Legislation opposed by WSCADV that passed
Legislation opposed by WSCADV that did not pass
Limiting Access for Transgender People (Allowing the use of gender segregated facilities): HB 1011
This bill would have allowed discriminatory practices limiting the access of transgender persons to gender segregated facilities such as bathrooms and locker rooms, effectively repealing existing Washington State rules allowing persons to use facilities that align with their gender identity.
This bill was not heard.
Shared parenting (Concerning parenting plans): HB 1554
This bill would have made a number of changes to custody and visitation statutes restricting the court’s authority to order sole decision making, and created new preferences and presumptions towards shared decision making and residential time.
This bill was not heard.
Paternity disestablishment: SB 5461
This bill would have amended current law governing paternity challenges. It would have removed the current four year window, allowing petitions to challenge paternity at any point in a child’s life and create a new cause of action allowing civil lawsuits against mothers.
This bill presumed that genetic testing is in the best interest of the child. It would have allowed a petition to challenge paternity if genetic testing shows clear and convincing evidence that the putative father is not the genetic father. It would have relieved the petition from future child support obligations where an order determines that the petitioner is not the genetic father.
This bill was passed out of policy committee, but did not progress further.
These bills would have made a number of changes to the state’s homeless services response. Most notably it would have repealed existing law on Homeless Management Information System (HMIS) data collection and required all persons seeking services to submit personally identifying information (PII) and required service providers share this PII with DSHS and law enforcement.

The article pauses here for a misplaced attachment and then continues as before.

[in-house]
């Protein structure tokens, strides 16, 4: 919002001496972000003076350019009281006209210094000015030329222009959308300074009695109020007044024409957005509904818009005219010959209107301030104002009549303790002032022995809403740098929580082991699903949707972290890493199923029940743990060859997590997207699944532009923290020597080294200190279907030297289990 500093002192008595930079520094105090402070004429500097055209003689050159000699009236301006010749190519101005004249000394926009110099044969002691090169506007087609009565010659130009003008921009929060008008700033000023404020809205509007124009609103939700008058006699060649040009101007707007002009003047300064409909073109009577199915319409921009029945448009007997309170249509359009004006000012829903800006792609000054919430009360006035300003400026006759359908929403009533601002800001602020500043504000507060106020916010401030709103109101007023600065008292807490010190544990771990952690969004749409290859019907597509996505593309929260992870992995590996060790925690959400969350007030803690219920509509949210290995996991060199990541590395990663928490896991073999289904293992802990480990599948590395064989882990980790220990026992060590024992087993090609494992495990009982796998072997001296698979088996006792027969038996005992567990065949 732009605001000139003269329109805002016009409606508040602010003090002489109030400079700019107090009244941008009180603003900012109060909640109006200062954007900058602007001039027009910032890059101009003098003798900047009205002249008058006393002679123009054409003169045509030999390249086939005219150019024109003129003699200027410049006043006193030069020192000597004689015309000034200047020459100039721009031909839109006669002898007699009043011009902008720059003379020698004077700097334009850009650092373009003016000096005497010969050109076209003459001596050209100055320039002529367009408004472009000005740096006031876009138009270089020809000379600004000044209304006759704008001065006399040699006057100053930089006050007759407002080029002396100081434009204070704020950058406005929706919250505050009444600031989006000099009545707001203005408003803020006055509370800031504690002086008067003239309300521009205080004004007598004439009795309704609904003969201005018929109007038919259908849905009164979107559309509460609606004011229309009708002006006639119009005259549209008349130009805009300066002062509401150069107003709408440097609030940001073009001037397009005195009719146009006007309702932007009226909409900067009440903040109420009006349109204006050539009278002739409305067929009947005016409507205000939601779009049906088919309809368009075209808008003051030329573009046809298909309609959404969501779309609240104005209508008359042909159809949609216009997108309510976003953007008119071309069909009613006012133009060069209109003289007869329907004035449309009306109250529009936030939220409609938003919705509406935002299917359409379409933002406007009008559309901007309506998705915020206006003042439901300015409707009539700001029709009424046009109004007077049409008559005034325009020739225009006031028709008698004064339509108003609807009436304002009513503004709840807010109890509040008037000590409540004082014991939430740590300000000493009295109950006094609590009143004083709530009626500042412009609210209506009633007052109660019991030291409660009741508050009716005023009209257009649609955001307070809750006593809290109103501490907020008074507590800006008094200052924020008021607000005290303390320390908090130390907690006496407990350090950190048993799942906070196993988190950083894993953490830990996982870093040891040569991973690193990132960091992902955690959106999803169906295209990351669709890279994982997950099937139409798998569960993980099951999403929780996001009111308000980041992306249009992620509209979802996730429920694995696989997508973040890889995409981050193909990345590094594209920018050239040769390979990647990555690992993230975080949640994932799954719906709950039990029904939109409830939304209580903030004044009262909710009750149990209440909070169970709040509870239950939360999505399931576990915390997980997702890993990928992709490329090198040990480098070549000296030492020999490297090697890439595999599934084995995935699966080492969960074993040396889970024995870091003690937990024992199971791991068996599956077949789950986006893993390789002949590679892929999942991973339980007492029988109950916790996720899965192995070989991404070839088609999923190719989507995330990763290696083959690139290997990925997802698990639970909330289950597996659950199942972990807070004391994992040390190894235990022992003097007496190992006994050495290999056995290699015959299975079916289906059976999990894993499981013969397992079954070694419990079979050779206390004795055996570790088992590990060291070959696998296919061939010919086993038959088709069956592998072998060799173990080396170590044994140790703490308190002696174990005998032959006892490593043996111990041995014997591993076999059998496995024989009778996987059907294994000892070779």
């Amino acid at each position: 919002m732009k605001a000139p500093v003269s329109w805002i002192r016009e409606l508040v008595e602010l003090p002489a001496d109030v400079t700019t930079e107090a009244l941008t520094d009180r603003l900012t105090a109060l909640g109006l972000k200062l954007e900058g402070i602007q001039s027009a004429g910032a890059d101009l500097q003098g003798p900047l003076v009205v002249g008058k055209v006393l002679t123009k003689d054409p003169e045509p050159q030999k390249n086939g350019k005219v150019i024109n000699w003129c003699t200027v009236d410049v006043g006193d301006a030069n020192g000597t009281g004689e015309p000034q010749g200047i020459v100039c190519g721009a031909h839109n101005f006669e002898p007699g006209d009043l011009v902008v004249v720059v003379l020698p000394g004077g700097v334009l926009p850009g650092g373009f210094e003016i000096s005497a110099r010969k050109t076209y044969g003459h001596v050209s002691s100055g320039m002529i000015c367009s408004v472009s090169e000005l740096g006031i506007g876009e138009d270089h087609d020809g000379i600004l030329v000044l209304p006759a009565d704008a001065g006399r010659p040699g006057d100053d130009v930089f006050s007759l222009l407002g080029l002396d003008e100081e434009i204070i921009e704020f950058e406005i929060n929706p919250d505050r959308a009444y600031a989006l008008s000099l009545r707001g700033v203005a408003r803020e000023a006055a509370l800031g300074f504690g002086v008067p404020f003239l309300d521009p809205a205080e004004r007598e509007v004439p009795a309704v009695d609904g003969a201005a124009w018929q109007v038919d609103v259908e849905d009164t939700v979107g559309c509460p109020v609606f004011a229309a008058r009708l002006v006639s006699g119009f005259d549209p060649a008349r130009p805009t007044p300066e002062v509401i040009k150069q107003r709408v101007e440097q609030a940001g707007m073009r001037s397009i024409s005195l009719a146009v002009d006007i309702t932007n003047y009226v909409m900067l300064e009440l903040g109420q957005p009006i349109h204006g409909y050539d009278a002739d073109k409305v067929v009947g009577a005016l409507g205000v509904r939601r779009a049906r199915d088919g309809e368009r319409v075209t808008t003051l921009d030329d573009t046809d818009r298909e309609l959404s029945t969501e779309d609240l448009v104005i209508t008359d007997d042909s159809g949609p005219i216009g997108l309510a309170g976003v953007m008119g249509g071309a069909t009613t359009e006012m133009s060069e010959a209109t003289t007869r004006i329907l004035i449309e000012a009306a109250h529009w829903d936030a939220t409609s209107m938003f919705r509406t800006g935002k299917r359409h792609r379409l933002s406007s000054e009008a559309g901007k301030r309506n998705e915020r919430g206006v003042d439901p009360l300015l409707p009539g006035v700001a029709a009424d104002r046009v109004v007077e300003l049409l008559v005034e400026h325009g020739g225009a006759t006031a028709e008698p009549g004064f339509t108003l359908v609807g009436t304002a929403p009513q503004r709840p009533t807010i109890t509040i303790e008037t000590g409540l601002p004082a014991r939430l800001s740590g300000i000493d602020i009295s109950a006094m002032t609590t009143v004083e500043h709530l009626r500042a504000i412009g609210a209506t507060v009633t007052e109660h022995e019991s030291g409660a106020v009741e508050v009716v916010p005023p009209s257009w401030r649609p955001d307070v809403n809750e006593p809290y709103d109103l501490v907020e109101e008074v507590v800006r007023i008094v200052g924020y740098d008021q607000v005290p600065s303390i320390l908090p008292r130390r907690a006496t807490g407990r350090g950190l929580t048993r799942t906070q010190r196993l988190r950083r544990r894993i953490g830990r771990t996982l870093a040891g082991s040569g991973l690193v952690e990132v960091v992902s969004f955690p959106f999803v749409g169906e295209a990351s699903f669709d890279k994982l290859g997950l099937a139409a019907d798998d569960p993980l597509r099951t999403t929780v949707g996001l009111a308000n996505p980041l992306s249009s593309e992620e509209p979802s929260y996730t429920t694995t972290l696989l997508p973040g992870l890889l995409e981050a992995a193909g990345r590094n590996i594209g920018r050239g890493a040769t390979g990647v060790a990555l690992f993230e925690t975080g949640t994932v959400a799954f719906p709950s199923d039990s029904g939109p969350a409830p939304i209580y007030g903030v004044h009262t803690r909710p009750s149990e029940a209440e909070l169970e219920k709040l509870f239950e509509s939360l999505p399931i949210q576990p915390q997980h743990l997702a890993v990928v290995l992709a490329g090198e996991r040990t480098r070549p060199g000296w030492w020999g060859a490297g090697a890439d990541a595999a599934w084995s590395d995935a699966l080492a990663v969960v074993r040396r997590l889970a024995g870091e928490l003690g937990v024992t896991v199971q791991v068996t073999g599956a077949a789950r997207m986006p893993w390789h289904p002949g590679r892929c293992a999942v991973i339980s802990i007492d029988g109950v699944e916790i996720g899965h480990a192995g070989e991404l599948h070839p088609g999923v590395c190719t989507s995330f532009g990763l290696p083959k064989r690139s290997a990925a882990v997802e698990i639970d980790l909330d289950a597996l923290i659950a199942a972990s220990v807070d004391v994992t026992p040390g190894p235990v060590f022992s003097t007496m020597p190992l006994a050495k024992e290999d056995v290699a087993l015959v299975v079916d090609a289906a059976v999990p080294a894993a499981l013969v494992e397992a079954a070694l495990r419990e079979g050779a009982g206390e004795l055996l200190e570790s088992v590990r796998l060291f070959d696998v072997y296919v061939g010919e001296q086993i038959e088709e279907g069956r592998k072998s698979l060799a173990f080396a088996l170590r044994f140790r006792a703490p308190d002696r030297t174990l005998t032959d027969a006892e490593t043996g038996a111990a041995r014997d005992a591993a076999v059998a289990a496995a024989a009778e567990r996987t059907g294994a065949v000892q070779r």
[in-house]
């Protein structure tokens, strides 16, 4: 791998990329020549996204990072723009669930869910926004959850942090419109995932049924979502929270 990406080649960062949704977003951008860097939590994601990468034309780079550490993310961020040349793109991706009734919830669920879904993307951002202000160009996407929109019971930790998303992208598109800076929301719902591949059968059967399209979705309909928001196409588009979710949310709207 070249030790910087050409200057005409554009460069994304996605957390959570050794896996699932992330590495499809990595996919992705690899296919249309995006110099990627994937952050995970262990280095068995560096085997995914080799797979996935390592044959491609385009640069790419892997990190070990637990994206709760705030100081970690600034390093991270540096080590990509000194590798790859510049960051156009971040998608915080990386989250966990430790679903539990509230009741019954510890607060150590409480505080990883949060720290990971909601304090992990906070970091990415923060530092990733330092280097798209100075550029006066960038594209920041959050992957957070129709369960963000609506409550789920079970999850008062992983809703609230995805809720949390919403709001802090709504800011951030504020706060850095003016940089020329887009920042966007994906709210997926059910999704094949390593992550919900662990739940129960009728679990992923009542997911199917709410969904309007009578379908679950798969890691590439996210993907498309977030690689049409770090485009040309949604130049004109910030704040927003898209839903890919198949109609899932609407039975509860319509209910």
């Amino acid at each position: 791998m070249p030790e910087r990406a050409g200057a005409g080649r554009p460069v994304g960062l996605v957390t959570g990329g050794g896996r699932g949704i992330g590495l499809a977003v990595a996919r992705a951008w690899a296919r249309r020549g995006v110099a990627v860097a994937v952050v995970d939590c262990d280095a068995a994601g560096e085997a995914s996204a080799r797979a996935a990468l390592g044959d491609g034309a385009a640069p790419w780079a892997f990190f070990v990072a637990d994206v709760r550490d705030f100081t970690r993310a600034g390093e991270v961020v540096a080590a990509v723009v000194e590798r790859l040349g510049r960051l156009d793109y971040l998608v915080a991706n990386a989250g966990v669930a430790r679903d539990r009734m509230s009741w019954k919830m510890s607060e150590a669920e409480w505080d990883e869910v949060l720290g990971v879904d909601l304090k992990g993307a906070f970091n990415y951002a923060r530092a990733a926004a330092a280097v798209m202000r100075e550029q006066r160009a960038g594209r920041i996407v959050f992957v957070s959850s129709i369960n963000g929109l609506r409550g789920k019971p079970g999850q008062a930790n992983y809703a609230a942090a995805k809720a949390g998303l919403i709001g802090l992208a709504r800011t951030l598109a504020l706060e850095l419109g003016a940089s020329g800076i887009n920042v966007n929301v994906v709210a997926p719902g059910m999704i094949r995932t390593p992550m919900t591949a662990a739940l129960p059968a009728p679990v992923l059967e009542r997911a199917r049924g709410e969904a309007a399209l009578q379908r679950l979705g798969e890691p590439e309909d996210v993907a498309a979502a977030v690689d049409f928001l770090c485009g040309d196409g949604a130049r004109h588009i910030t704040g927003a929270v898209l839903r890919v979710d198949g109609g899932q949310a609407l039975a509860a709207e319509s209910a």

It revised the Homeless Housing and Assistance Act, restructuring the allocation of document recording surcharge fees and extended the increased Homeless and Housing Assistance Act surcharge to 2022.
It would have criminalized unsheltered homelessness under certain conditions, criminalized parents who do not report a missing child within 48 hours, expanded the definition of neglect to include a runaway or unaccompanied homeless child and included additional youth service workers as mandatory reporters. It would have required DSHS to locate unaccompanied homeless children and track specific information. It would have required that by July 2018, the Office of Homeless Youth must provide services to minors separately from adults.
This bill created the presumption that a person is gravely disabled for the purposes of civil commitment if the person is an active heroin user who has been homeless for at least one year.
SB 5656 was heard in policy committee, but did not progress further. SB 5864 passed out of policy committee, but did not progress further.
Legislation monitored by WSCADV that passed
Concerning domestic violence: HB 1163